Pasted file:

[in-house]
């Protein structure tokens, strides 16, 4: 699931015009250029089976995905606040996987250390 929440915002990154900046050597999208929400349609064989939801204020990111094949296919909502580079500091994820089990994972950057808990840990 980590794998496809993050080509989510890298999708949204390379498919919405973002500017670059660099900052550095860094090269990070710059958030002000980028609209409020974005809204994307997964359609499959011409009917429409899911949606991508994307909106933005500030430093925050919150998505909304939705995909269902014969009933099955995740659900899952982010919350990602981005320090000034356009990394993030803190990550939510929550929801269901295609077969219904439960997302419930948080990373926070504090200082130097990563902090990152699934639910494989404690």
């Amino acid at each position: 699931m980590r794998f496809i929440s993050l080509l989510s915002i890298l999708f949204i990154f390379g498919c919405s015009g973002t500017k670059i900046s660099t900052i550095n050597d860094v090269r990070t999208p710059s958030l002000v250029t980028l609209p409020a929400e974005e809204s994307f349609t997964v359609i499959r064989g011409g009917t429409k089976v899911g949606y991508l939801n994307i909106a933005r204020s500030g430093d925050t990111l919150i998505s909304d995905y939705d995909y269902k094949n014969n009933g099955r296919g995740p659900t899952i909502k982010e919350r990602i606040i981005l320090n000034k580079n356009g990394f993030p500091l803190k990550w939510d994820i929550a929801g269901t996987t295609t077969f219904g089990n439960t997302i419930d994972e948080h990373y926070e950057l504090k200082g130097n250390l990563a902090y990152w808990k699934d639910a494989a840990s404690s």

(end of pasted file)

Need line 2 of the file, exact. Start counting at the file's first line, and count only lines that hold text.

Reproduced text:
């Protein structure tokens, strides 16, 4: 699931015009250029089976995905606040996987250390 929440915002990154900046050597999208929400349609064989939801204020990111094949296919909502580079500091994820089990994972950057808990840990 980590794998496809993050080509989510890298999708949204390379498919919405973002500017670059660099900052550095860094090269990070710059958030002000980028609209409020974005809204994307997964359609499959011409009917429409899911949606991508994307909106933005500030430093925050919150998505909304939705995909269902014969009933099955995740659900899952982010919350990602981005320090000034356009990394993030803190990550939510929550929801269901295609077969219904439960997302419930948080990373926070504090200082130097990563902090990152699934639910494989404690």